By Saeed Shah
FARIDKOT, Pakistan — For the past three days Pakistani intelligence agents and police have been combing this sleepy village in search of clues to the identity of the lone gunman captured in the Mumbai terror attacks, residents said on Monday.
Indian officials and news media officials identified him variously as Ajmal Amir Kamal, Azam Amir Kasav, or Azam Ameer Qasab, and Indian news media quoted police as saying that the alleged killer’s home village was in Faridkot, near the city of Multan in the southern part of Pakistan’s Punjab province.
Local residents, however, are bewildered and alarmed. They said there was no one of that surname in this village, and no missing resident who fit the pictures and description shown in the Indian news media.
“All the agencies have been here and the (police) special branch,” said village elder Mehboob Khan Daha, referring to Pakistan’s plainclothes counterterror police. “We have become very worried. What’s this all about?” Agents from Pakistan’s Inter-Services Intelligence (ISI) also appeared to be present on Monday, questioning locals.
Shown a picture of the alleged militant, Daha said: “That’s a smart-looking boy. We don’t have that sort around here.”
The peasant farmers who inhabit this dusty backwater own small parcels of land and have little education. Water buffalos and goats roam down the dirt tracks of the village. Men sit around gossiping on traditional woven rope beds, placed out in the open, wearing the usual baggy shalwar kameez pajama suits, some with turbans.
Roughly built small brick homes and little mud huts dot the village, which has a population of about 3,000. It’s about 33 miles east of the nearest large city, Multan, and a few miles outside the town of Kanewal.
“There are no jihadis here,” Ijaz Ahmed, a 41-year-old farmer, chimed in, sitting by Daha. “I can think of maybe 10 or 20 people here who have even been as far as Multan.”
The Faridkot link is a key element in the evidence cited by Indian officials that the attackers of Mumbai came from Pakistan.
The captured terror suspect was said to come from Faridkot. He was said to be 21 and to speak fluent English. A photograph of him shows a modern-looking young man swaggering in Western clothing, with an AK-47 in hand.
In Faridkot, no one appeared to be able to speak much English, and most could converse only in a dialect of the provincial language, Punjabi. None of the villagers recognized the face in the photograph, nor could they think of anyone mysteriously missing from the village.
They said the intelligence agents wanted to know if there was any presence of the radical Deobandi or Alhe Hadith religious movements in the village, to which the answer was a flat “no.”
The police also came with a list of five names to probe, villagers said, including Ajmal, Amir, Kamal and Azam, all common names in Pakistan. While there are five Ajmals in the village, all were present except one who’s living in the provincial capital of Lahore, and none fit the description of the militant. The only Azam in the village is a 75-year-old retired railway worker.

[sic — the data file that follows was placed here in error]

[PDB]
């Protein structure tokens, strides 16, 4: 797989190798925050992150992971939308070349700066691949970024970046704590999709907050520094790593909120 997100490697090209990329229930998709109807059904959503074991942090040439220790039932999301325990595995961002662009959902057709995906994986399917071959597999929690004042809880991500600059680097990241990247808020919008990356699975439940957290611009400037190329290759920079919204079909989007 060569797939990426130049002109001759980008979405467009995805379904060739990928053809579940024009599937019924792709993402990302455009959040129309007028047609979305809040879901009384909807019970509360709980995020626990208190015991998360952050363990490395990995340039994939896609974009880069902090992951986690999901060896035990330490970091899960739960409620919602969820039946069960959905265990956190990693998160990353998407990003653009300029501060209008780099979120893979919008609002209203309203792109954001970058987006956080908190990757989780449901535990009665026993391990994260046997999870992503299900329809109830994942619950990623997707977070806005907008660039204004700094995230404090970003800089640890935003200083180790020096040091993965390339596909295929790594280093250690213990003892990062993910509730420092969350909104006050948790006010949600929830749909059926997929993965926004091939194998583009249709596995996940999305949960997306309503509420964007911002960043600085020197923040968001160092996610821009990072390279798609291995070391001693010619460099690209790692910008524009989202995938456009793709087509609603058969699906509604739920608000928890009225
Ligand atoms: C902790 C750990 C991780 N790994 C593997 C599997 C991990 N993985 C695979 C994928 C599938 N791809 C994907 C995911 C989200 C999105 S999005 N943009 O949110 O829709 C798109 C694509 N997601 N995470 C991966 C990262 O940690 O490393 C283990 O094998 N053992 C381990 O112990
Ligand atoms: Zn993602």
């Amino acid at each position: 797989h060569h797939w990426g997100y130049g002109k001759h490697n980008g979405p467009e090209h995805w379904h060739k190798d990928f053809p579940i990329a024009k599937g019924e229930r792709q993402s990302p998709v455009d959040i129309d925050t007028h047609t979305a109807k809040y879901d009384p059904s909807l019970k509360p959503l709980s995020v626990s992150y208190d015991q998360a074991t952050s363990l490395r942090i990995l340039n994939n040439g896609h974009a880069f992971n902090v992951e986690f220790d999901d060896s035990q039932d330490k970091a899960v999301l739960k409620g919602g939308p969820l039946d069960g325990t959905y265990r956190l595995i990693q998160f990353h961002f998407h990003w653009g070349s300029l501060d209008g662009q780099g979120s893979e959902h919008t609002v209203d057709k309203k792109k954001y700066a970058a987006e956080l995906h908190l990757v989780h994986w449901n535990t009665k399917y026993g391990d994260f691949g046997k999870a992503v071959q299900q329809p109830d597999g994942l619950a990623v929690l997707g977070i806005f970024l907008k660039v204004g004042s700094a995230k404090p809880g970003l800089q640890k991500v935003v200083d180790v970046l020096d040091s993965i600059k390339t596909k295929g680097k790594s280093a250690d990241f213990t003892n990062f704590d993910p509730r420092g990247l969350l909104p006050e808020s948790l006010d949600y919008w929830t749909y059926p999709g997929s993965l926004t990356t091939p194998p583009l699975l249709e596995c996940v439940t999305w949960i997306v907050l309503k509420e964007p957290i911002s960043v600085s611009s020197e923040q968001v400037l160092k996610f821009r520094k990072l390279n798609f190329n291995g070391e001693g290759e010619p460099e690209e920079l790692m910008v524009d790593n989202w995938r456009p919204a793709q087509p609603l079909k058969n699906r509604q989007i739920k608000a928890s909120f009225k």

One of the Ajmals, a man who thought he was about 30, looked scared. He’s worked in a nearby tea factory for the past 12 years, he said. The police and intelligence agencies have been to his house demanding to know his whereabouts.
“All I ever do is go to work, which is about three kilometers (two miles) away. I have never been beyond Kanewal (the closest town),” said Mohammad Ajmal. “I’m uneducated. I never went to school for even one day.”
Faridkot is in a part of Punjab that’s known for extremist activity, but the village showed no signs of being a hotbed of militancy. A notice on a board at the entrance to the village mosque declares that members of the fundamentalist Tablighi Jamaat “are not permitted.”
To add to the confusion, there are several other places called Faridkot in the Punjab, although this village seemed to be the most likely Faridkot, because it’s near Multan. There’s also a well-known Faridkot in India, just across the border in the Indian half of the Punjab province.
An exasperated local police chief, Kamran Khan, who sent his men twice to Faridkot (the one outside Kanewal), told McClatchy: “Whatever we’re doing to investigate, we’re doing off our own initiative. No definitive information has come to us from any official channel. We’re still not clear this is the right Faridkot.”
Even the nearest hardline madrassa, or Islamic school, to Faridkot — the Darul Uloom at Kabirwala, a half-hour drive away — didn’t appear to be a den of violent extremism that might’ve influenced a aspiring militant from Faridkot. This institution schooled Haq Nawaz Jhangvi, an extremist who founded one of Pakistan’s most violent militant groups, Sipah-e-Sahaba. On an unannounced visit Monday, however, classrooms full of students learning the Koran and the sayings of the prophet Mohammad were all that was to be seen.
“We are praying that peace prevails between India and Pakistan,” said Irshad Ahmed, the head of Darul Uloom. “It is wrong to kill innocent people. Islam doesn’t allow it.”
He added, however: “American bombardment also kills innocents.”